Carbon commission evaluates restaurant tax funding requests
The Carbon County Commission approved allocating $11,150 in restaurant tax monies to the Helper Western Mining and Railroad Museum at the regularly scheduled public meeting on Oct. 15. The museum had requested $22,300 to fund updates and exhibits at the facility.
"What the restaurant tax committee has suggested is that we grant the museum half of its request and then see how the project proceeds before we consider the rest," said Commissioner Steven Burge.
Requests for money from the fund, generated by a special levy collected throughout the county when meals are purchased in restaurants, are reviewed by the tax board. The panel's recommendations are forwarded to the county commission for approval. The board met Oct. 9 and sent recommendations to the commission last week.
There were also five other requests and the recommendations came before the commission at last Wednesday's meeting.
The first request was for $10,057 for Price city's purchase of portable pitching mounds.
"The pitching mounds on some of our city fields are quite an issue between the baseball teams and the softball operations," explained Price community director Nick Tatton at the board meeting. "One day, the mounds will be built up and, the next day, they are torn down according to their use. These portable mounds would make everything a lot better."
The mounds would be set up, taken down and stored by city employees after every use, added the community director.
"With proper storage, they would last five to six years," said Tatton.
At the Oct. 15 meeting, Commissioner Bill Krompel indicated he "liked the benefit to the children of the community" provided by the mounds. But the restaurant tax committee had recommended tabling the request until the city could supply more information about at what ballfields the mounds would be used.
The next funding issue the committee and commission considered was a request from the Carbon Country Club for $16,000 to rebuild tee boxes at the golf course in Carbonville.
"Some of our boxes are not in very good shape," said golf pro and course manager Tom King. "We want to start with the worst ones first and then do them all. We need to peel back the grass and grade the boxes from back to front to a one percent grade. Most are very level and need the grade. We also need to expand at least two of the boxes."
Some of the work on the tee boxes will be done in-house and some by contractors, King pointed out.
Questions from the committee concerned the use of the private-public golf course. Half of the course is privately held, while the other half is owned by the county.
King said surveys by employees booking tee times show that slightly more than 43 percent of the use of the course is by residents from Carbon and Emery counties. About 35 percent come from the Wasatch Front, while a small percentage of the bookings came from unknown sources, said King.
Responding to committee questions regarding the course's financial condition, the golf pro said the facility "operated in the black" last year despite the fact there is no large advertising budget.
"We have a lot of rounds of golf played on the course," stated King. "Last year, it was between 40,000 and 50,000 rounds played."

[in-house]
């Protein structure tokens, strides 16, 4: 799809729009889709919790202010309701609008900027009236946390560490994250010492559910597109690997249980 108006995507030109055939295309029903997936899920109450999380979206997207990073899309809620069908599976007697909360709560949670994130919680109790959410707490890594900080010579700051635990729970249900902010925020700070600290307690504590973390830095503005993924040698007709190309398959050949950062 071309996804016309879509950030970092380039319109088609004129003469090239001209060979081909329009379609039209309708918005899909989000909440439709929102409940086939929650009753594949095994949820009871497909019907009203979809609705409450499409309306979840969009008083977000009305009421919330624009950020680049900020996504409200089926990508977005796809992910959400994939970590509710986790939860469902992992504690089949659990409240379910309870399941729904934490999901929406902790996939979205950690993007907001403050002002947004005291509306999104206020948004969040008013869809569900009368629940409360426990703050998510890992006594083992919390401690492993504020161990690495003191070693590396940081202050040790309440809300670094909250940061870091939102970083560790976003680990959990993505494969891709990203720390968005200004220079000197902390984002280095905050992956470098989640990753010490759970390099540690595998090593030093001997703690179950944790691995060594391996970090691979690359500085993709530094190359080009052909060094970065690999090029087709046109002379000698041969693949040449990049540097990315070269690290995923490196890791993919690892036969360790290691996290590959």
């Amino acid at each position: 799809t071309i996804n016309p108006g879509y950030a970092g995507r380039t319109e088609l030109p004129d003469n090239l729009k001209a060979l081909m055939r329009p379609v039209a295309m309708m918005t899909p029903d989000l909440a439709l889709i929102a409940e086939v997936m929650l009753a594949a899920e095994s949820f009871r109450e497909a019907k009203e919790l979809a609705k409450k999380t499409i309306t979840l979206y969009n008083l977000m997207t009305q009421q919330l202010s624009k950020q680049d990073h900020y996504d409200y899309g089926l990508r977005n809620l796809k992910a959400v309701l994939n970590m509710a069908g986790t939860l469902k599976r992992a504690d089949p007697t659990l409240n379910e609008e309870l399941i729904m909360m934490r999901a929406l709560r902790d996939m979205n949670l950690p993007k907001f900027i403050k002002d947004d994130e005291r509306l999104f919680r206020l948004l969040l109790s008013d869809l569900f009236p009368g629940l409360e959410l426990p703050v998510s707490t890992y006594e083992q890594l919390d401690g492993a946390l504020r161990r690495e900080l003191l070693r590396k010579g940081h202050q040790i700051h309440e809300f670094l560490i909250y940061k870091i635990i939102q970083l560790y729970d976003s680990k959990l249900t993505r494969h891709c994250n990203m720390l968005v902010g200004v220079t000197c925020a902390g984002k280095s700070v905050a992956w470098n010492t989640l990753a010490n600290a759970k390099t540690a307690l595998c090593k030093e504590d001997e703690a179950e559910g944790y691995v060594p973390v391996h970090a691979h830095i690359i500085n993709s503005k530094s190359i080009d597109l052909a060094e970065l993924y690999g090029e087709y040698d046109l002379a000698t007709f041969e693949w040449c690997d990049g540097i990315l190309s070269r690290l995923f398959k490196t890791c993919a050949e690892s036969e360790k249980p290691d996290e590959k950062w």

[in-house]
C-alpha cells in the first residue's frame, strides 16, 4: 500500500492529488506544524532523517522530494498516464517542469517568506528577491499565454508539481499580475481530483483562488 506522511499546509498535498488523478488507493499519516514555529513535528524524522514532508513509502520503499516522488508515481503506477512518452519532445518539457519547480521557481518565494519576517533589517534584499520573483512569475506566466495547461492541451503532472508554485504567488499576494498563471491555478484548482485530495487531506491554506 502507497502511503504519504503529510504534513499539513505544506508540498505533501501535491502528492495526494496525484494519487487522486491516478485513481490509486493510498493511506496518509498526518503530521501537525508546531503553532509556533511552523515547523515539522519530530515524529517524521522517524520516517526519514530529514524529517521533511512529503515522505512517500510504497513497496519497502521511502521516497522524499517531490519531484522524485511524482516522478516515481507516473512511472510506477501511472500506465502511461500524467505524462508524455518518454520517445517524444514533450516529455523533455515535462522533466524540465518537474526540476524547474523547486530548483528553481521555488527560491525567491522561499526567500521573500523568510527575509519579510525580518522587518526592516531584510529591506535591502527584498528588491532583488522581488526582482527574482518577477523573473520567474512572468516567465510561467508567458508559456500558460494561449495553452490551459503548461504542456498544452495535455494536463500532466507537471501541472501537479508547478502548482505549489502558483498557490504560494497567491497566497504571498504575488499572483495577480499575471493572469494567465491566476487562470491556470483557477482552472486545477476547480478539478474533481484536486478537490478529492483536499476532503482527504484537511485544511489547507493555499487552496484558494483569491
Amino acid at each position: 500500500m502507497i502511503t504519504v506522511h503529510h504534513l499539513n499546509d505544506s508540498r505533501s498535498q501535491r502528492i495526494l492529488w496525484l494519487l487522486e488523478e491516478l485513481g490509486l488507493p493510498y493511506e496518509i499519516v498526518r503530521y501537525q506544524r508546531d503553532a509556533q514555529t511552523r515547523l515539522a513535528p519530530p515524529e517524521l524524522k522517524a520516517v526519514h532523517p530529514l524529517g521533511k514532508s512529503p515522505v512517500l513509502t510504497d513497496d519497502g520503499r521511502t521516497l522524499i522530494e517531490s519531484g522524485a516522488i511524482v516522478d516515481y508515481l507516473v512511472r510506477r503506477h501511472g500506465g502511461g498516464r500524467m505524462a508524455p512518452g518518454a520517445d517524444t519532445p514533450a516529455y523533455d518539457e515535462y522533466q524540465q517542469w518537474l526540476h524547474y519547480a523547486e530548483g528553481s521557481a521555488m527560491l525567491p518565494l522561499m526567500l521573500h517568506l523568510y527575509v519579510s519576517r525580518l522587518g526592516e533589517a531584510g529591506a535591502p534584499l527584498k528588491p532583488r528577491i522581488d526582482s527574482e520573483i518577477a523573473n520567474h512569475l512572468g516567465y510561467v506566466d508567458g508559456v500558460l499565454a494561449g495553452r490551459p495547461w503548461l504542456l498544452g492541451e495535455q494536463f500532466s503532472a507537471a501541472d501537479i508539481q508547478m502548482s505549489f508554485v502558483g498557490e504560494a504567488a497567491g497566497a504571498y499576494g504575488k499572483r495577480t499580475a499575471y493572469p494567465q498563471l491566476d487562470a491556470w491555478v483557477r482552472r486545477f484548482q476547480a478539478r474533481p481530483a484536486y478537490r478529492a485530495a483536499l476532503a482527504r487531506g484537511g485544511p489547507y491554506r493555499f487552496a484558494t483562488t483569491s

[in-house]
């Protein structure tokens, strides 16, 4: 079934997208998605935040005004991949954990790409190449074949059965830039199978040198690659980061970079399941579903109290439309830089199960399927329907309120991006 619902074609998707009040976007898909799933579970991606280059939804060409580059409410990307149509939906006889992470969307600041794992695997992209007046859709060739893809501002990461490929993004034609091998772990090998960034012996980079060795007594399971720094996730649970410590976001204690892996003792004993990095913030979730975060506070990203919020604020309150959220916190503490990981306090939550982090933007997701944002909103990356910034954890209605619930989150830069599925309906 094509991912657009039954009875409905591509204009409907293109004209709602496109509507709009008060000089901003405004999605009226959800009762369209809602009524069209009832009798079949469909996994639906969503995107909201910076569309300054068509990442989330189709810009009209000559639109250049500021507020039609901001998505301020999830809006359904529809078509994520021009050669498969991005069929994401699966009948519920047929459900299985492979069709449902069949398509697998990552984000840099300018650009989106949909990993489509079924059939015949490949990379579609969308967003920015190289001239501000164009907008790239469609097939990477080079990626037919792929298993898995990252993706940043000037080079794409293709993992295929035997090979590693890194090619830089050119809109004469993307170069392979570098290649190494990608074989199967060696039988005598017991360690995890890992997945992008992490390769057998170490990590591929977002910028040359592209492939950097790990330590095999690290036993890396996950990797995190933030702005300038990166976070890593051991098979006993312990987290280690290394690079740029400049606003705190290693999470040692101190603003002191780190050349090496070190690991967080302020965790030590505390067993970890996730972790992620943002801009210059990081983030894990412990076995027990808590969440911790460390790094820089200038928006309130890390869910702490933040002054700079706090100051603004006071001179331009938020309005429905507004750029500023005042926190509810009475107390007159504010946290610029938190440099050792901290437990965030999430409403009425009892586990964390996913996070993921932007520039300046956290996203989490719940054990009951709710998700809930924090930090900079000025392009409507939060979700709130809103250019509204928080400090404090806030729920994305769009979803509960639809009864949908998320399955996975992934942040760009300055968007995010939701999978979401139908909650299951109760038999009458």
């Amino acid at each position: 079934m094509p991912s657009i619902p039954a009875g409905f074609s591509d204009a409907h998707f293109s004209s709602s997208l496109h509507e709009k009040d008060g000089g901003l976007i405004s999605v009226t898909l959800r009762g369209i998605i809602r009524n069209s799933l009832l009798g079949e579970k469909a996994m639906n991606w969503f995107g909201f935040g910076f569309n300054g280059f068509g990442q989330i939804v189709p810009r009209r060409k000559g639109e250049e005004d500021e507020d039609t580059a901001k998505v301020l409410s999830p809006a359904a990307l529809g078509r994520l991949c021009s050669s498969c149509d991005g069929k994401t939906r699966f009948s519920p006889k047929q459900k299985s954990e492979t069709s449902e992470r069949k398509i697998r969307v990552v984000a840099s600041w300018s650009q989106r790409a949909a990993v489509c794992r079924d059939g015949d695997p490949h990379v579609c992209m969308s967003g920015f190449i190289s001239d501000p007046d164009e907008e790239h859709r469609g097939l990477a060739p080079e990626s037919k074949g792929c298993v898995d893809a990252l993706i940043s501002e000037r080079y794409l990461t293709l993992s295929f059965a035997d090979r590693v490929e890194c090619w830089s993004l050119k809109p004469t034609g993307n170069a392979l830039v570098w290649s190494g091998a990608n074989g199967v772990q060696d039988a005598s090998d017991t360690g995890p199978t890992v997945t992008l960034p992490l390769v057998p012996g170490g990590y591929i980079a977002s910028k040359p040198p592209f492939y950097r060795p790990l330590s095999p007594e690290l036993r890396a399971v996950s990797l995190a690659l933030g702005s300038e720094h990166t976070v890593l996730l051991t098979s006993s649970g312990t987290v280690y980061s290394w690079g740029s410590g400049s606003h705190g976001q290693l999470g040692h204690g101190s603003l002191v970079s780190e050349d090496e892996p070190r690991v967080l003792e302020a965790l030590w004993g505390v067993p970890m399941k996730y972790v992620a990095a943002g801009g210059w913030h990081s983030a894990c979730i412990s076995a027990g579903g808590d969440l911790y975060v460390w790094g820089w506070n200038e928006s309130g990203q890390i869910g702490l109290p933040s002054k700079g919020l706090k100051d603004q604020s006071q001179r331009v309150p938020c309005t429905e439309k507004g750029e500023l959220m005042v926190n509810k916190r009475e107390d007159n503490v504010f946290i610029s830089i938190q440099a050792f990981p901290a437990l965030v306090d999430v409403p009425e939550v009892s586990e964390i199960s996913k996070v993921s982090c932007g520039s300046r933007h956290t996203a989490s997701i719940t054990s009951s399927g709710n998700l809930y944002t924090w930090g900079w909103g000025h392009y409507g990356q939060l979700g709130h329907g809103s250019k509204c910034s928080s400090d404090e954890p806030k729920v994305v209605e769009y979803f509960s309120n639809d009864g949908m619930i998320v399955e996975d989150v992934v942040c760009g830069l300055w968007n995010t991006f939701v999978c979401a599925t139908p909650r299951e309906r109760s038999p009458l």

The committee recommended awarding half of the golf course's request or $8,000 in 2004. The county commission approved the recommendation.
An unrelated funding application came from Helper in connection with the city's annual holiday celebrations.
The Utah Christmas Town's organizing committee had asked for $5,500 for advertising the 2003 holiday festivities.
The restaurant tax committee suggest awarding $1,500 to Helper and the commission agreed with the recommendation.
"The restaurant tax board has been trying to get away from spending as much on advertising campaigns for events and put more into concrete improvements," said Burge.
The county has an agency which spends a lot of money on advertising the local area as a whole - the travel bureau.
The travel bureau had also requested $4,947 in restaurant tax monies to help with the redesign and reprinting of the Wide-Open Spaces brochures the agency has been using to promote tourism Carbon County.
The restaurant tax committee members were concerned about the fact that, while local lodging properties were listed in the brochure, food service agencies were not.
At the commission meeting, travel bureau director Kathy Smith pointed out that a pocket-sized supplement to the brochure has been designed for the purpose in question.
"When we send the Wide Open-Spaces brochures out, the separate restaurant guides are included inside," noted Smith. "That way, people can pull them out and carry them in their pockets. They are a separate piece of literature, but are included in the package."
The committee recommended full funding for the travel bureau's request and the commission acted accordingly.
The restaurant tax committee tabled a request for $1,000 to help College of Eastern Utah Ballet Repertory Ensemble with financing for costumes, choreography, music, research, set design and construction, lighting and items specific to the group's operations.
Because the restaurant tax panel's members had several questions about the request and the group's director was not at the meeting, the issue was moved to the committee's January 2004 meeting agenda.